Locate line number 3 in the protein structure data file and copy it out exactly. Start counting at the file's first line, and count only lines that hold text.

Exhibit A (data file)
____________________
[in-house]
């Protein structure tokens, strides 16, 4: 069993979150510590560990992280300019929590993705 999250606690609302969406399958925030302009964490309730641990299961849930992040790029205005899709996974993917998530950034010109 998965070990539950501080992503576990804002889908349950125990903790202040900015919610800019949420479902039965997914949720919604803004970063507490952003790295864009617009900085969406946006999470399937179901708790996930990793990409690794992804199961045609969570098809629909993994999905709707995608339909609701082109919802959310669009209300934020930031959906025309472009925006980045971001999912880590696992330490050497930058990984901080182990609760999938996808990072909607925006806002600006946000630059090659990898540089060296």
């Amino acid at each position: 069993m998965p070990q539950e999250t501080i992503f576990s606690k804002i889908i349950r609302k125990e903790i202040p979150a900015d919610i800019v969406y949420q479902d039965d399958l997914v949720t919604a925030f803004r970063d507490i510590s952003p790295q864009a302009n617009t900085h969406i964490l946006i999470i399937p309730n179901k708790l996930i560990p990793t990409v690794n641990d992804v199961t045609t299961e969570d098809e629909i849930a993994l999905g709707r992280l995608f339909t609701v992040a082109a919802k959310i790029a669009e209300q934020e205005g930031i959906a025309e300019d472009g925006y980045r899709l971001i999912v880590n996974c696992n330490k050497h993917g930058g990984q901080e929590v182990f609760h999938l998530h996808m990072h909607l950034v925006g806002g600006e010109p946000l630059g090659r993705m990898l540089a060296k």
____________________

């Amino acid at each position: 069993m998965p070990q539950e999250t501080i992503f576990s606690k804002i889908i349950r609302k125990e903790i202040p979150a900015d919610i800019v969406y949420q479902d039965d399958l997914v949720t919604a925030f803004r970063d507490i510590s952003p790295q864009a302009n617009t900085h969406i964490l946006i999470i399937p309730n179901k708790l996930i560990p990793t990409v690794n641990d992804v199961t045609t299961e969570d098809e629909i849930a993994l999905g709707r992280l995608f339909t609701v992040a082109a919802k959310i790029a669009e209300q934020e205005g930031i959906a025309e300019d472009g925006y980045r899709l971001i999912v880590n996974c696992n330490k050497h993917g930058g990984q901080e929590v182990f609760h999938l998530h996808m990072h909607l950034v925006g806002g600006e010109p946000l630059g090659r993705m990898l540089a060296k």